The Walking Dead: Complete Fifth Season [Blu-ray]
(Andrew Lincoln, Steven Yuen, Norman Reedus, Seth Gilliam, et al / 5-Disc Blu ray / NR / 2015 / Anchor Bay Entertainment)
Overview: In this uncertain world, Rick Grimes (Andrew Lincoln) and his band of survivors must not only fight the dead, but also face a whole new fear: the living. In this 16 episode season, the series Entertainment Weekly called the “greatest thriller ever produced for television”, Rick and his fellow survivors continue to seek refuge in a desolate and post-apocalyptic world and soon discover that there are greater forces to fear than just the walking dead.
Blu ray Verdict: For those that came in late to 'The Walking Dead,' well, I know you're enjoying the ride here in season 5 - but where the hell have you been all this time?!
Wow, what can I say about this series that's not been said a hundred times before? Well, it's pretty much pitch perfect. I have watched pretty much every Romero 'Living Dead' movie, every 'Resident Evil' movie, and played many video games that feature the zombie apocalypse or some variation thereof.
This series draws from each of those (my son and I had fun during the first season, pointing out the inspiration for certain scenes, set pieces and motifs), but it really takes the genre into new territory. I've only just concluded the entire fifth season last night - it's a long, tiring ride doing them back-to-back, trust me - but it's noticeable that every single episode since the very first one of the first season has moved the plot forward. They have developed the relationship between the characters, and taken a new twist on the zombie apocalypse idea that makes you both squirm and applaud the writers.
Every actor so far seems believable and true to their character. But the characters are not static - they change in believable ways as the story line moves forward. The young boy, for instance, who seemed rather annoying for a while, seems to be growing into a strong, hardened force of his own in a manner similar to the development of Anakin Skywalker - hopefully he'll turn out better, but either way it makes for engaging viewing. Every other character gets their chance to add something to the story as well.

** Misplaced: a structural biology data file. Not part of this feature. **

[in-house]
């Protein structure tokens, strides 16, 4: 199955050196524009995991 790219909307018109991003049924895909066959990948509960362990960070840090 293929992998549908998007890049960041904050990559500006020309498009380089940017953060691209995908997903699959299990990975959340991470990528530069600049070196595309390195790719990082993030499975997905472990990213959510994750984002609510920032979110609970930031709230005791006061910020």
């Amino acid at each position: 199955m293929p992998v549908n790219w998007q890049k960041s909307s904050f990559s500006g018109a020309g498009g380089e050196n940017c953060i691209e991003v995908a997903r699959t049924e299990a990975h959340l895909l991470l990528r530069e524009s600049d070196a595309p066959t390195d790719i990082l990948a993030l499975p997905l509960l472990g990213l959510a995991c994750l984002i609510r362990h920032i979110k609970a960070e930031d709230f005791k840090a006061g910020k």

For a quick recap, so to speak, season four of 'The Walking Dead' ended with Rick and the group outgunned, outnumbered, and trapped in a train car awaiting a grim fate. Season Five picks up shortly thereafter. What follows is a story that weaves the true motives of the people of Terminus with the hopeful prospect of a cure in Washington, D.C., the fate of the group's lost comrades, as well as new locales, new conflicts, and new obstacles in keeping the group together and staying alive.
This very first episode of this incredible fifth season is called “No Sanctuary,” and is easily one of the most action-packed, bloodiest of the entire series! Remember, again, season four concluded with Rick (Andrew Lincoln) and the group outnumbered, outgunned, and trapped in a shipping container at the mercy of Gareth and his band of cannibals. The outlook was bleak. But with outside aid, well, just at the very last moment, trust me here, they get the aid they so richly deserve.
Now, apart from that season opening episode and the last few finale episodes, people will say - and kinda rightly so, sometimes - that the show all too often lapses into long, talky sequences that slow the pace and kill suspense. Well, that's done intentionally to allow you to draw breath, to allow the show to progress and create more suspenseful moments for you up ahead.
'The Walking Dead' is, after all, a show about humans defending themselves from becoming zombie meals, but we have back stories, conflicts, and assorted treks to supposedly safe locations to add into the mix also. Also, the special effects are the best on television, easily ranking with what you can see in Hollywood features. The producers keep coming up with new and ghastly images, and I suppose that’s what keeps viewers coming back also.
I mean, sure, it’s tough sustaining any series for more than three seasons, especially one whose goal is shocking viewers. Even deaths of key characters have become slightly predictable (to us true, devoted followers), occurring for the most part in season finales. Still, despite these small shortcomings, 'The Walking Dead' is a gruesomely effective horror series - and, again, the best of its kind currently on TV. This is a Widescreen Presentation (1.78:1) enhanced for 16x9 TVs and comes with the special features of:
Featurettes: Inside THE WALKING DEAD, The Making of THE WALKING DEAD, The Making of Alexandria, Beth's Journey, Bob's Journey, Noah's Journey, Tyreese's Journey, A Day In The Life of Michael Cudlitz, A Day In The Life of Josh McDermitt, Rotters In The Flesh